As of this writing, nearly 9.8% of Texans have been fully vaccinated. That puts Texas at #46 on the list of states, #50 if you count U.S. territories.
The Department of State Health Services says one thing directly impacting those numbers is the amount of vaccine Texas is getting. Cayla Harris has been covering the back and forth for the Houston Chronicle and the San Antonio Express-News.
Who can get a vaccine in Texas:
Phase 1C opens up in Texas Monday.
“Anyone 50 and older is eligible for the vaccine starting today, so that 50 to 64 age group wasn’t previously eligible, might have crossed into some other groups. But that’s the new age range.”
Why Texas is getting fewer doses this week:
“That’s because of a little bit of a difference in the Johnson & Johnson allocation. State leaders say that there was a bit of a federal shortage on that end. Originally, they thought we weren’t going to get any of the J&J doses at all, but now we’re going to get some of them, just not as many as we did last week when we got more than one million doses, I believe, for the first time. So this week, it’s just in the in the high hundreds of thousands.”
Why state leaders say Texas is being shortchanged:
State and federal leaders are meeting this week to address this concern about the number of vaccines being allocated to Texas.
“State leaders are basically saying that the federal government is using old population data. It’s a five-year average of population data from 2014 to 2018 to calculate the allocations each week to the states. And, because Texas has such a fast population growth and in 2020 was the fastest growing state, etc. that those numbers may be shortchanging Texas on quite a few doses.”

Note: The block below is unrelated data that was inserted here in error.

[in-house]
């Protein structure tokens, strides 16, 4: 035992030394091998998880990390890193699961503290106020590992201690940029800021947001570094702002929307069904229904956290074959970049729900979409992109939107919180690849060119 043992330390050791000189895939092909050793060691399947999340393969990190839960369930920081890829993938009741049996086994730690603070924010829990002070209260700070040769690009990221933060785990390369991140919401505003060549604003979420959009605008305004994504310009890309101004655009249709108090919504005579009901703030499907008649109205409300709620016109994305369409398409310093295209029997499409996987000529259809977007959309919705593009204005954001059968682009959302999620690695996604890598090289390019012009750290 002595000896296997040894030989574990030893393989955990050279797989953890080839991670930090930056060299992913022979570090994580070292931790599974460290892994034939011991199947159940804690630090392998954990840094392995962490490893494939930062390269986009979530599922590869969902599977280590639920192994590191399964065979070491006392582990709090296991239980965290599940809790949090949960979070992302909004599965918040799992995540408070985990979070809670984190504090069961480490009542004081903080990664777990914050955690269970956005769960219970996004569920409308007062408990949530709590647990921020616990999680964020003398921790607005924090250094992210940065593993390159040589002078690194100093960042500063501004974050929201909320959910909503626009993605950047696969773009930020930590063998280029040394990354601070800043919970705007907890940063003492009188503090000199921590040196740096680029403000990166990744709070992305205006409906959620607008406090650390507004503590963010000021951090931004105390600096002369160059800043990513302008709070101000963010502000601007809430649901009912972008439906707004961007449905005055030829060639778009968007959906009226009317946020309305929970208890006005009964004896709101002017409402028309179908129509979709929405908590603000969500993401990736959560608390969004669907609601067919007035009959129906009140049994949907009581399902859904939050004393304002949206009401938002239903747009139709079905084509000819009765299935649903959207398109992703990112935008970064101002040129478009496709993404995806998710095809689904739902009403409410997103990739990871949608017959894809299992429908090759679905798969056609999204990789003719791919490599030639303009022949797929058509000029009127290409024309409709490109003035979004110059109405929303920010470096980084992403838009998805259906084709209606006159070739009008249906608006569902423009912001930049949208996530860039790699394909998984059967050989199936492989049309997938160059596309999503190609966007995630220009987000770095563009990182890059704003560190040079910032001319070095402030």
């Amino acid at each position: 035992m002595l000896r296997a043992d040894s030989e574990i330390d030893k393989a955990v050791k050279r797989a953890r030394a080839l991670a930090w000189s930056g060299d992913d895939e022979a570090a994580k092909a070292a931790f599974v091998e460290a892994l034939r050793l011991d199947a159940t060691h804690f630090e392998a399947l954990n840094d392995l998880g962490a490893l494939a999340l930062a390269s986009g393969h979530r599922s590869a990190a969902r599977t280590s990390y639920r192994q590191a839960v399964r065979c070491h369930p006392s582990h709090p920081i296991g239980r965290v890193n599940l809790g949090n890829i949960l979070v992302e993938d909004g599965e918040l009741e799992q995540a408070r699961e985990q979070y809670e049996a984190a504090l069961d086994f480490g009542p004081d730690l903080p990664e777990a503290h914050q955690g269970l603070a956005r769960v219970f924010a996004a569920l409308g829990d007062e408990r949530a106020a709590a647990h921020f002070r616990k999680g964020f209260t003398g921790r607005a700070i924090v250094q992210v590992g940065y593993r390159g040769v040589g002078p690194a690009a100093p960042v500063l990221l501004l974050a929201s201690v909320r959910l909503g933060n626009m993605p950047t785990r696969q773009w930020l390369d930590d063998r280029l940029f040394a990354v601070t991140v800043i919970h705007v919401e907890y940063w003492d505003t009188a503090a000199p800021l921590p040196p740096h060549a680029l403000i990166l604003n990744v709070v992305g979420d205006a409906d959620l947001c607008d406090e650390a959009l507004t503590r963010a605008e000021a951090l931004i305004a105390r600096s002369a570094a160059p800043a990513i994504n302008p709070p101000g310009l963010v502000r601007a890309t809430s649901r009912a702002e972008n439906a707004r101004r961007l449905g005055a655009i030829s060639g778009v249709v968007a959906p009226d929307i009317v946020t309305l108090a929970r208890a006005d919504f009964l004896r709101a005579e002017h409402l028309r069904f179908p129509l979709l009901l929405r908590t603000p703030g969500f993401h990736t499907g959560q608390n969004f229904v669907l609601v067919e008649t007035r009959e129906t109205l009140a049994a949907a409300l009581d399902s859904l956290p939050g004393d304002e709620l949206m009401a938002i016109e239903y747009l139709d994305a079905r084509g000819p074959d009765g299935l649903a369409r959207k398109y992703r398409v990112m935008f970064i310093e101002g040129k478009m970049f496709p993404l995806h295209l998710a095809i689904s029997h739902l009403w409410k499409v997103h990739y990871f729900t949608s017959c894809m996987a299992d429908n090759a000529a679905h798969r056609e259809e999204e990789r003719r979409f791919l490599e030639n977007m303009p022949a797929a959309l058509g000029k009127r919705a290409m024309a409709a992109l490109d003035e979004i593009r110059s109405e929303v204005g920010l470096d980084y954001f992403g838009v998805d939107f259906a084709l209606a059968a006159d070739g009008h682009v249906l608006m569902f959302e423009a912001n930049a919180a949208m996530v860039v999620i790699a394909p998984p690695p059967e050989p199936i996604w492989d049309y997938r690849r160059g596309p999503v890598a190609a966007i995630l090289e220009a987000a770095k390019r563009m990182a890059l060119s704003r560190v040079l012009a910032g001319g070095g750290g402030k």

Whether Texas’ participation in the census count makes a difference:
Texas had resisted a more accurate census count but Harris says that issue doesn’t really come into play here.
“It’s not exactly an apples-to-apples comparison because we have some population figures, regardless, that would change Texas’ allocation. And so it’s almost like a, ‘reap what you sow’ comment if someone wants to make that kind of assertion. But it’s not directly related.”
Other reasons vaccine distribution might be behind in Texas:
Texas is still catching up somewhat on a week of delays linked to the winter storm that prevented some shipments and distribution. But Harris says that doesn’t fully explain Texas’ low ranking.
“There’s still a little bit where Texas is falling short on physically getting those vaccines in arms. And that kind of leads to questions about what our system looks like and if the eligibility is working, it’s not exactly in line with federal recommendations. And that’s kind of still an open question.”
Texas Standard is collecting stories from across the state about individual journeys to getting COVID-19 vaccinations. We want to hear the positive as well as the negative. If you’re currently eligible or are trying to secure a vaccine for an eligible loved one, share your story here.